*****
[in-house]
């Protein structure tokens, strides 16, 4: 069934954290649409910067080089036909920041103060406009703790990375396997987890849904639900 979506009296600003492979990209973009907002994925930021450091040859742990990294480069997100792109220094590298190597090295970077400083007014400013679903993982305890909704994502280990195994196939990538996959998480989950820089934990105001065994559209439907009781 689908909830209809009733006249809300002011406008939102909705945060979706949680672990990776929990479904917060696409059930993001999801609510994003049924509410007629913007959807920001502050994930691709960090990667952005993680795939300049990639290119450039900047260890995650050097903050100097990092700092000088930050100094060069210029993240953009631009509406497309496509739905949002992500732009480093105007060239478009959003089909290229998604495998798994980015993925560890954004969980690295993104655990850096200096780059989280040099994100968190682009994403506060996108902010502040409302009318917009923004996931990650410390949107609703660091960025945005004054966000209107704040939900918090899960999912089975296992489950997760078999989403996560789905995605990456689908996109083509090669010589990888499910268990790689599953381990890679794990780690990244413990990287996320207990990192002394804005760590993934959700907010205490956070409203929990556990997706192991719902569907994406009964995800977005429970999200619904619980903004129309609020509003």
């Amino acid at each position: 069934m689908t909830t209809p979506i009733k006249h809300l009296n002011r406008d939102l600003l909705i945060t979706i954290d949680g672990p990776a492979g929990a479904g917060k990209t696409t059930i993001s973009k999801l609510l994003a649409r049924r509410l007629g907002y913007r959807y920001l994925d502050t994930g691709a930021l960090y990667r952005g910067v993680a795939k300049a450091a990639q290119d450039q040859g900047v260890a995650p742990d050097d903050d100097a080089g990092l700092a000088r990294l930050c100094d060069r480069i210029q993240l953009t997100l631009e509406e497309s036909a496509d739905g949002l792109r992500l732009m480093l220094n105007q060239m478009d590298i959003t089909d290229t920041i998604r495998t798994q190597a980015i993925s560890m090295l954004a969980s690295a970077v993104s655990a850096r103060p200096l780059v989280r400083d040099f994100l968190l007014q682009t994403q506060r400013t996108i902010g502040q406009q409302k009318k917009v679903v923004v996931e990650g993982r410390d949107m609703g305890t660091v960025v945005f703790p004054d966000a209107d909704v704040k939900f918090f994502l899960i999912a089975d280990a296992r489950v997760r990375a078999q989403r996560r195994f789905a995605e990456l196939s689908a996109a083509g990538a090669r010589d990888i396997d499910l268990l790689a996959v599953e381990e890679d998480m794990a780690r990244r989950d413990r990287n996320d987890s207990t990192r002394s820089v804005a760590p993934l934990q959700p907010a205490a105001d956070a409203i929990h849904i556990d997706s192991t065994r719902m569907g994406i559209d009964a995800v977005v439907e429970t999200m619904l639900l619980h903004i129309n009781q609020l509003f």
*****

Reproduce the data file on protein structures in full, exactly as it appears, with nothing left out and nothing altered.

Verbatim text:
[in-house]
């Protein structure tokens, strides 16, 4: 069934954290649409910067080089036909920041103060406009703790990375396997987890849904639900 979506009296600003492979990209973009907002994925930021450091040859742990990294480069997100792109220094590298190597090295970077400083007014400013679903993982305890909704994502280990195994196939990538996959998480989950820089934990105001065994559209439907009781 689908909830209809009733006249809300002011406008939102909705945060979706949680672990990776929990479904917060696409059930993001999801609510994003049924509410007629913007959807920001502050994930691709960090990667952005993680795939300049990639290119450039900047260890995650050097903050100097990092700092000088930050100094060069210029993240953009631009509406497309496509739905949002992500732009480093105007060239478009959003089909290229998604495998798994980015993925560890954004969980690295993104655990850096200096780059989280040099994100968190682009994403506060996108902010502040409302009318917009923004996931990650410390949107609703660091960025945005004054966000209107704040939900918090899960999912089975296992489950997760078999989403996560789905995605990456689908996109083509090669010589990888499910268990790689599953381990890679794990780690990244413990990287996320207990990192002394804005760590993934959700907010205490956070409203929990556990997706192991719902569907994406009964995800977005429970999200619904619980903004129309609020509003």
């Amino acid at each position: 069934m689908t909830t209809p979506i009733k006249h809300l009296n002011r406008d939102l600003l909705i945060t979706i954290d949680g672990p990776a492979g929990a479904g917060k990209t696409t059930i993001s973009k999801l609510l994003a649409r049924r509410l007629g907002y913007r959807y920001l994925d502050t994930g691709a930021l960090y990667r952005g910067v993680a795939k300049a450091a990639q290119d450039q040859g900047v260890a995650p742990d050097d903050d100097a080089g990092l700092a000088r990294l930050c100094d060069r480069i210029q993240l953009t997100l631009e509406e497309s036909a496509d739905g949002l792109r992500l732009m480093l220094n105007q060239m478009d590298i959003t089909d290229t920041i998604r495998t798994q190597a980015i993925s560890m090295l954004a969980s690295a970077v993104s655990a850096r103060p200096l780059v989280r400083d040099f994100l968190l007014q682009t994403q506060r400013t996108i902010g502040q406009q409302k009318k917009v679903v923004v996931e990650g993982r410390d949107m609703g305890t660091v960025v945005f703790p004054d966000a209107d909704v704040k939900f918090f994502l899960i999912a089975d280990a296992r489950v997760r990375a078999q989403r996560r195994f789905a995605e990456l196939s689908a996109a083509g990538a090669r010589d990888i396997d499910l268990l790689a996959v599953e381990e890679d998480m794990a780690r990244r989950d413990r990287n996320d987890s207990t990192r002394s820089v804005a760590p993934l934990q959700p907010a205490a105001d956070a409203i929990h849904i556990d997706s192991t065994r719902m569907g994406i559209d009964a995800v977005v439907e429970t999200m619904l639900l619980h903004i129309n009781q609020l509003f």